No, you shut up

The Herbert Baker-designed building in Pretoria that today houses the National Treasury
The Herbert Baker-designed building in Pretoria that today houses the National Treasury PHOTO: HERMAN VERWEY

Treasury’s response to a challenge to “put up or shut up” regarding the creation of a black-owned bank was as brusque as the challenge issued.

The second court case involving the now former finance minister, Pravin Gordhan, this week was an urgent application brought by Vardospan, the Gupta-linked company trying to buy out Habib Overseas Bank.

Vardospan director Hamza Farooqui filed papers trying to force Gordhan and the SA Reserve Bank to make a call on its application last year to take over the bank.

In a press statement, Farooqui challenged Gordhan to “put up or shut up” and accused him of blocking the creation of a 100% black-owned bank.

The replying affidavit by Treasury director-general Lungisa Fuzile hit back hard.

In Fuzile’s short affidavit, he lambasted Vardospan for trying to impose regulatory deadlines on Treasury and the central bank – and then orchestrating a nearly impossible court deadline to enforce the earlier deadline while Gordhan and Fuzile were not even in the country, having begun their ill-fated roadshow in the UK.

Vardospan’s deadline for approval, March 31, stems from its agreement with Habib’s current owner, Luxembourg-based Pitcairns Finance, to clinch the deal by the end of March.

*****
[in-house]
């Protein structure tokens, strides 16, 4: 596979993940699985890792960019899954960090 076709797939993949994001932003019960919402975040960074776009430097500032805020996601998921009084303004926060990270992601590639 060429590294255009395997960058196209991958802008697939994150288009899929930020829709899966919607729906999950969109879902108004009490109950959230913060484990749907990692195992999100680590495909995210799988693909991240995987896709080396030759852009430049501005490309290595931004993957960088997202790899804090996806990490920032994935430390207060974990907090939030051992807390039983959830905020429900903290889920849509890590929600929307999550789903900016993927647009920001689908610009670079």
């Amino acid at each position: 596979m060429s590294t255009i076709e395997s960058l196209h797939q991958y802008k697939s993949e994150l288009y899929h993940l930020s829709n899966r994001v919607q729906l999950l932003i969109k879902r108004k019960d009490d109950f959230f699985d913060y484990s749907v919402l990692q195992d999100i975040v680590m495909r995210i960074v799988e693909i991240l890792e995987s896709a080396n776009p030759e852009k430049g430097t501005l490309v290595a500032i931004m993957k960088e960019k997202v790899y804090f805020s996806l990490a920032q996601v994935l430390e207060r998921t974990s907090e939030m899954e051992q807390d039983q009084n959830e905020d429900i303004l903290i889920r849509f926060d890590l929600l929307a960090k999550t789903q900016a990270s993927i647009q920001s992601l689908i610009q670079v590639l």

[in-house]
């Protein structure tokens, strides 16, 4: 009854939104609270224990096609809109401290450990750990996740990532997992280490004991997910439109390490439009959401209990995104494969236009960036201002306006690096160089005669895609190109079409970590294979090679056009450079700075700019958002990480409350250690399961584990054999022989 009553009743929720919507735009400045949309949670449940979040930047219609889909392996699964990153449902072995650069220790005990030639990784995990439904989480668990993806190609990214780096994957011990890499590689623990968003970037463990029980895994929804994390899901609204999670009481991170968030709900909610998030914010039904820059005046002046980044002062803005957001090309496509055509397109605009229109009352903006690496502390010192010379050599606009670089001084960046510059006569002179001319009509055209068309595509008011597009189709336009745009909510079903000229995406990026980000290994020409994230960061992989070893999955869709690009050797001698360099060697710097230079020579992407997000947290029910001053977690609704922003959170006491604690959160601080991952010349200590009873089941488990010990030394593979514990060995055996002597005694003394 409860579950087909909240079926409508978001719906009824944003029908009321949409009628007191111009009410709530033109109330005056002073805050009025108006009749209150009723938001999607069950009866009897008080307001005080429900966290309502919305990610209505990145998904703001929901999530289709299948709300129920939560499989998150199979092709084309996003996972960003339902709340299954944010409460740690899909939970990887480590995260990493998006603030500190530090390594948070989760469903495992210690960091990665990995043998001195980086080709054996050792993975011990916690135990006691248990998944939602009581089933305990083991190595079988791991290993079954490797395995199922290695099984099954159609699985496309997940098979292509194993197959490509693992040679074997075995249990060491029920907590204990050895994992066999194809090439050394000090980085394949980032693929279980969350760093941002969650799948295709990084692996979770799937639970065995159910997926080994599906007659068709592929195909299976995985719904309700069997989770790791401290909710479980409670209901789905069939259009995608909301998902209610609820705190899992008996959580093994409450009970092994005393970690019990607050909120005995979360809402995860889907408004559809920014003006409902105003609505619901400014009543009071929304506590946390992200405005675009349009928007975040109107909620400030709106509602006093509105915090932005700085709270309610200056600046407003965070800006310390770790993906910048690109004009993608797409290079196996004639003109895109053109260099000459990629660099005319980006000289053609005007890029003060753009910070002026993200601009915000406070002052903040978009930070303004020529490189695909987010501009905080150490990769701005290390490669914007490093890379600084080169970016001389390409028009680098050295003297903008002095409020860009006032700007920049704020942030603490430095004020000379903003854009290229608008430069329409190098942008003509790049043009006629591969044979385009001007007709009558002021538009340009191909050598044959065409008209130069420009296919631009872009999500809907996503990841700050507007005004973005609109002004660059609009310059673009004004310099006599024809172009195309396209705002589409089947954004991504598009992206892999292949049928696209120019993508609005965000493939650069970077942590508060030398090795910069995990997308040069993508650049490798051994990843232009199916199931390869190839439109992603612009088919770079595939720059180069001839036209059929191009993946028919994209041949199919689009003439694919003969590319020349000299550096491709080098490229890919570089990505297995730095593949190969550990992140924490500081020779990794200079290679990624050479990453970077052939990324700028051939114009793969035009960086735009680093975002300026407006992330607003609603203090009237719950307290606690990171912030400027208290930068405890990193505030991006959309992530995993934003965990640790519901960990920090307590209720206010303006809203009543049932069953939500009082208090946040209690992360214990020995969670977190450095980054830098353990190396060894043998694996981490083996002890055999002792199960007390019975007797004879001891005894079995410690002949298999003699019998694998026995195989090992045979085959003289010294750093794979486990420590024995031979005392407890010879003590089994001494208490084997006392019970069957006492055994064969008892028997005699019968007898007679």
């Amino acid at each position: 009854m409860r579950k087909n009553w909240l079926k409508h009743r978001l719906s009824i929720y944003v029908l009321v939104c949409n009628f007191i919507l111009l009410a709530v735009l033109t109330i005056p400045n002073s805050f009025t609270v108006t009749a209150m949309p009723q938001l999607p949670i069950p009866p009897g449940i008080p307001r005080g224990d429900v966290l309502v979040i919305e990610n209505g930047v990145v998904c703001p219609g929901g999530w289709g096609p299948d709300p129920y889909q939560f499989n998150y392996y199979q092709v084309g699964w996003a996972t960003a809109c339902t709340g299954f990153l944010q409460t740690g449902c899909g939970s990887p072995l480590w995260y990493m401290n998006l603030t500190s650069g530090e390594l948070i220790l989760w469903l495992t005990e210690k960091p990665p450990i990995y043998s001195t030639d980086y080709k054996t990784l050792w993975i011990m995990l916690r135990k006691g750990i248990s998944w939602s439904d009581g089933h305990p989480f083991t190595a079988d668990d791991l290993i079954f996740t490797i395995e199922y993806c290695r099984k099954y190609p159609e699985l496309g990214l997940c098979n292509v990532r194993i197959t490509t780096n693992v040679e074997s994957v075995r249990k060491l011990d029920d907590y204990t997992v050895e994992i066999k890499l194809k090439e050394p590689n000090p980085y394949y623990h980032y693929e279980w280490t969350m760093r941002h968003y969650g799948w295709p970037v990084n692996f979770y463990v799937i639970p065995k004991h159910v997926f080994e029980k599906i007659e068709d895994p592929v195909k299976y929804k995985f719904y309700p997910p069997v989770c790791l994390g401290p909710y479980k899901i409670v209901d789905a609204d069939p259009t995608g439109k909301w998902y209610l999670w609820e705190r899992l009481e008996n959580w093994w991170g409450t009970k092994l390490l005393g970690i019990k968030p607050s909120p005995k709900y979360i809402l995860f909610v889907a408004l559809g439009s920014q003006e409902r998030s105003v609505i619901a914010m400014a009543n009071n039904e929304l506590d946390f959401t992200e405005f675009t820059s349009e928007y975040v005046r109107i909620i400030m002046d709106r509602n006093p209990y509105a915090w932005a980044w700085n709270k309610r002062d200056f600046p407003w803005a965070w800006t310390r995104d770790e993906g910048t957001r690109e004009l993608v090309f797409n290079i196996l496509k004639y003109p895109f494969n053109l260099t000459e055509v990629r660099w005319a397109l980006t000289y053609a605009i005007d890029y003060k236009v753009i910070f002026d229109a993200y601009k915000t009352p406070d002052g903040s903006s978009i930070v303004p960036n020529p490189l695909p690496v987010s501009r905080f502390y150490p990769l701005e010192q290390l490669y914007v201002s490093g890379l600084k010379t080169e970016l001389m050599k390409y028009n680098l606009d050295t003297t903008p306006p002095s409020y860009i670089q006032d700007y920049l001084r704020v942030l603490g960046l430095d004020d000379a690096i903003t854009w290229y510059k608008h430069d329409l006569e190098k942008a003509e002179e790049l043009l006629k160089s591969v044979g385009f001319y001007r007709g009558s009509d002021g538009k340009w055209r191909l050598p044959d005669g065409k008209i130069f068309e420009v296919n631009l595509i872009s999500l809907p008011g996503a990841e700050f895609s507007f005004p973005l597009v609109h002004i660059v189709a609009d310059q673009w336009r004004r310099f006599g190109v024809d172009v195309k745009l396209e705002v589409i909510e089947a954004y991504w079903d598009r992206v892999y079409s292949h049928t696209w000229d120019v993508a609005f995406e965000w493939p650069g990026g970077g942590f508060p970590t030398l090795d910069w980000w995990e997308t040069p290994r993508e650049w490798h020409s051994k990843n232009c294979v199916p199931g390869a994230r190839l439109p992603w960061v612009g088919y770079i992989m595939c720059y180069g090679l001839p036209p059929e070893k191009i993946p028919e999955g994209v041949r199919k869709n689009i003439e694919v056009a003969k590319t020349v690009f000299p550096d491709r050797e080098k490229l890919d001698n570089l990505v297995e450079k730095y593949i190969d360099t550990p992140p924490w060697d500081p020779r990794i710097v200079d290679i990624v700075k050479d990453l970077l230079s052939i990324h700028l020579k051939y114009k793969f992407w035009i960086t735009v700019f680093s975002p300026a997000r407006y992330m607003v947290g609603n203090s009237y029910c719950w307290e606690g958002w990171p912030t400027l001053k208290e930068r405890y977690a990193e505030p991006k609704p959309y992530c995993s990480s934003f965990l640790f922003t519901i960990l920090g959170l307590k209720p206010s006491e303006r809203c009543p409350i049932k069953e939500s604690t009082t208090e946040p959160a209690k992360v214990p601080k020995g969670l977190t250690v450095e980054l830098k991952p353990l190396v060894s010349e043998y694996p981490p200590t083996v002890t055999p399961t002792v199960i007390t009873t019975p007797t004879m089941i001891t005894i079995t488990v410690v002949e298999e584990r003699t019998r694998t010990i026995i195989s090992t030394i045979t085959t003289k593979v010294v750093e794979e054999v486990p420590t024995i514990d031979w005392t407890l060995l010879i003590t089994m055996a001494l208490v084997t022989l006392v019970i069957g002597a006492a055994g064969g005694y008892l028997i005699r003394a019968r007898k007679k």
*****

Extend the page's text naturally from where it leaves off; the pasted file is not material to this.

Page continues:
It was not the government’s problem that Vardospan made a deal with an unrealistic timeline, argued Fuzile.

What’s more, added Fuzile, if the central bank was forced to make a decision this quickly, it would have to be to deny Vardospan’s application.

The court agreed with Fuzile and the case was dismissed for lack of urgency on Friday morning, leaving Vardospan to pursue is later.

It has been seven months since Vardospan’s initial application, but the Banks Act “contemplates a minimum period of four years” for a minority shareholder to raise its shareholding in a bank to above 74%, said Fuzile.

The two shareholders in Vardospan hoping to own Habib are Pearl Capital and Cinq.

Both are shelf companies, activated last year.

Pearl is controlled by serial entrepreneur Farooqui, while Cinq belongs to Salim Essa, widely seen as a Gupta proxy.

Vardospan has told the Registrar of Banks that it will pay R327 million for the bank, and then inject another R150 million in capital.

The Reserve Bank had asked Vardospan to prove it had this capital, but the only proof it got was that Cinq is backed by Essa’s shares in three companies – all of which have been identified in former Public Protector Thuli Madonsela’s State of Capture report as warranting further investigation.

These are Tegeta Exploration and Resources (accused of scoring a sweetheart coal deal with Eskom), Trillian Capital Partners (accused of extracting unearned cash from Transnet) and VR Laser Services (accused of dodgy dealings with Denel).

Despite the Reserve Bank having requested the financial statements of all three companies as well as Pearl Capital, these have apparently not been provided.

Vardospan served papers on Gordhan late on Monday for a hearing on Thursday.

Habib is a tiny bank with a balance sheet of about R1.3bn and a loan book consisting largely of short-term trade credit.

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